As I stood amidst a group of chattering men and gossiping aunties, gleefully wasting my time with the seasoned patience of a nagging Vodafone Customer Care caller, I struggled to physically restrain myself from banging their heads against each other. My landlord, now my only accomplice and advocate, begged for silence and sensibility from our immediate jury. He began his speech making a strong case in my favor, picking out the goods from my now tarnished image.

“He pays rent on time, keeps house clean, he has helped Mrs. Dhobale carry her groceries. We should let him stay”

Mrs. Dhobale was beginning to form some words of acquiescence with her wrinkled and parched mouth when Mr. Gulati (the third floor ex-army man with a husky that should audition for Game of Thrones) unleashed a fresh bout of criticism with the words, “Mr. Murawala, your tenant maybe a good tenant but he is not a good neighbour for the rest of us. We should not have to deal with his tamasha simply because he pays rent.” As Mr.Gulati twirled his moustache heaving with pride for having made such a valid argument, the rest of the jury nodded their heads in agreement.

Mrs. Rehman, whom I share my living room wall with chimed in with her annoying squeaky voice, “Our kids cannot study with the noise.”

As the dissenters gained fresh momentum, my advocate’s case crumbled under the weight of their complaints. Mr.Murawala looked at me with an apologetic face indicating I was going to have to fight my own case.

“When we had the society meeting you all agreed to me playing the drums between 4 and 6 p.m. I have been doing that. If it helps, I am willing to play at any other time that is suitable to all of you. I have in no way breached the lease or the law. I have been patient and kind to all of you and now I have reached my limit. If you want me to leave, take legal action,” I said with so much force and assertion I think I scared myself a little. (Why could I not talk to my girlfriend this way?)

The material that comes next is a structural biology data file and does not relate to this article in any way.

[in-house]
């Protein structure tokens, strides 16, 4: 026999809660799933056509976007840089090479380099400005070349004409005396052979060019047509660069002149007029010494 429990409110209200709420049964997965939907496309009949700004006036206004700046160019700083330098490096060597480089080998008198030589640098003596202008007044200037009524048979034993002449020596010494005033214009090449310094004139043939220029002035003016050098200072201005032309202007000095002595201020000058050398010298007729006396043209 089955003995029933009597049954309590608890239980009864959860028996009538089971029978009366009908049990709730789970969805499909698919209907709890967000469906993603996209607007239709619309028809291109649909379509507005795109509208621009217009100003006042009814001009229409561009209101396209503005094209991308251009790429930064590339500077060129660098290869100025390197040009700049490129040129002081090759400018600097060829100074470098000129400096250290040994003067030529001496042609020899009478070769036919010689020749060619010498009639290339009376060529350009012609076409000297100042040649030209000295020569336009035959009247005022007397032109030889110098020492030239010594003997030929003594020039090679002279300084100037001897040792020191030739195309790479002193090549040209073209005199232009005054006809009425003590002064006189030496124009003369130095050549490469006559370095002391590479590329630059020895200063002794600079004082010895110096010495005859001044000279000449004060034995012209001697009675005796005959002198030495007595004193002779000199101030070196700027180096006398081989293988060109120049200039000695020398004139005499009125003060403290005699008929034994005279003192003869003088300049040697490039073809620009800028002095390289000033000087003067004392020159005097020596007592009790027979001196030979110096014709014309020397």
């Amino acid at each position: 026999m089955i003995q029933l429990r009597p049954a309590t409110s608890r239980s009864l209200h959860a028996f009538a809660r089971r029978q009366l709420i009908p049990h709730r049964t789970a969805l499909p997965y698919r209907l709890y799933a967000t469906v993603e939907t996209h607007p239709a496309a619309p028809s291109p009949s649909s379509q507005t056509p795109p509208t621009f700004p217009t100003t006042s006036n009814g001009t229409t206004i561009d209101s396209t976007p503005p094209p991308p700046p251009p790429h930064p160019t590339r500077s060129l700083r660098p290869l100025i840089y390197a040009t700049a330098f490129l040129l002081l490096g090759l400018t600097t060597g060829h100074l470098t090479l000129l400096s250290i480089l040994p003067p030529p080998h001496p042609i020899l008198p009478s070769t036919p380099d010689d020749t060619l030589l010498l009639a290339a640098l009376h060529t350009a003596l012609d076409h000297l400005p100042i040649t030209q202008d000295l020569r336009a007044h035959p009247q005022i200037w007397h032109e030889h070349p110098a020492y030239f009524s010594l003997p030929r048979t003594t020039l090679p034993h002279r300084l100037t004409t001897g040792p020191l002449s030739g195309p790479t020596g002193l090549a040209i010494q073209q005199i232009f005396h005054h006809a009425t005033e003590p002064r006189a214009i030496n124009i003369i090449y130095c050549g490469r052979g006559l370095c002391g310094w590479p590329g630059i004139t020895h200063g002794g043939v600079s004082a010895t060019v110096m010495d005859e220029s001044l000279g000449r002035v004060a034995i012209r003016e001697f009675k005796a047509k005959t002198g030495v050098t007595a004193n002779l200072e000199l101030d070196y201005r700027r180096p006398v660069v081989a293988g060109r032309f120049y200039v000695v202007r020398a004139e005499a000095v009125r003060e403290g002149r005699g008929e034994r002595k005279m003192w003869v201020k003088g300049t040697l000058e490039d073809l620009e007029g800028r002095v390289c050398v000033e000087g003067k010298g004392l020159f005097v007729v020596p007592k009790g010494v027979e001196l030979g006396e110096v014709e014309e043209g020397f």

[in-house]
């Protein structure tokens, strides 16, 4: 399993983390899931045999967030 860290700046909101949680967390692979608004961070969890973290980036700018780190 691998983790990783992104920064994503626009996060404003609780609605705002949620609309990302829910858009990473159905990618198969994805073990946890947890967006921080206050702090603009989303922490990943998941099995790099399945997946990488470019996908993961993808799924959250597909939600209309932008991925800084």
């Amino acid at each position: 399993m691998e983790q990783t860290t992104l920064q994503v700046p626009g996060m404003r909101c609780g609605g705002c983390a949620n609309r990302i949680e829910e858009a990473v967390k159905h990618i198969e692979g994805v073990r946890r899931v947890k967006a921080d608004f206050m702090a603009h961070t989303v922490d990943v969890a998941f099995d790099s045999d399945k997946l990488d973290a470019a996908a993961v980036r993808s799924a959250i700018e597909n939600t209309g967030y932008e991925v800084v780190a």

Having used all arguments without sense against me and having no further sensible insinuations, my jury sat shifting uncomfortably in their seats. That’s when Mrs. Roy came forward and said the words that explained the real reasons behind this six month long trouble I had been facing. “Dekho Dhrubo, tum ko draamz bojana hoye, tum bojao. But now our kids want to play the drums just like you – this isn't our culture, this isn't our music. This is noise.”

As the Yari Road Housewives’ Association agreed with a unified nod I realized that the entire issue lay somewhere else altogether.

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It has been six months since this incident and I continue to live in Mr. Murawala’s dungeon with the crumbling plaster that has been crumbling more speedily since. I’m waiting to see what happens when the monsoon starts.

Today in the small space of my living room I conduct drum lessons for the kids from my society between 4-6 pm. As it turns out, little Debo Roy has proven to be quite the talented drummer. He found his own solution with his mother in agreeing to Sunday morning Rabindra Sangeet classes.

Disclaimer: The views expressed in this article are independent views solely of the author(s) expressed in their private capacity and do not in any way represent or reflect the views of

By Dhruv Chakraborty
Cover photo credit: haiderhussain.weblog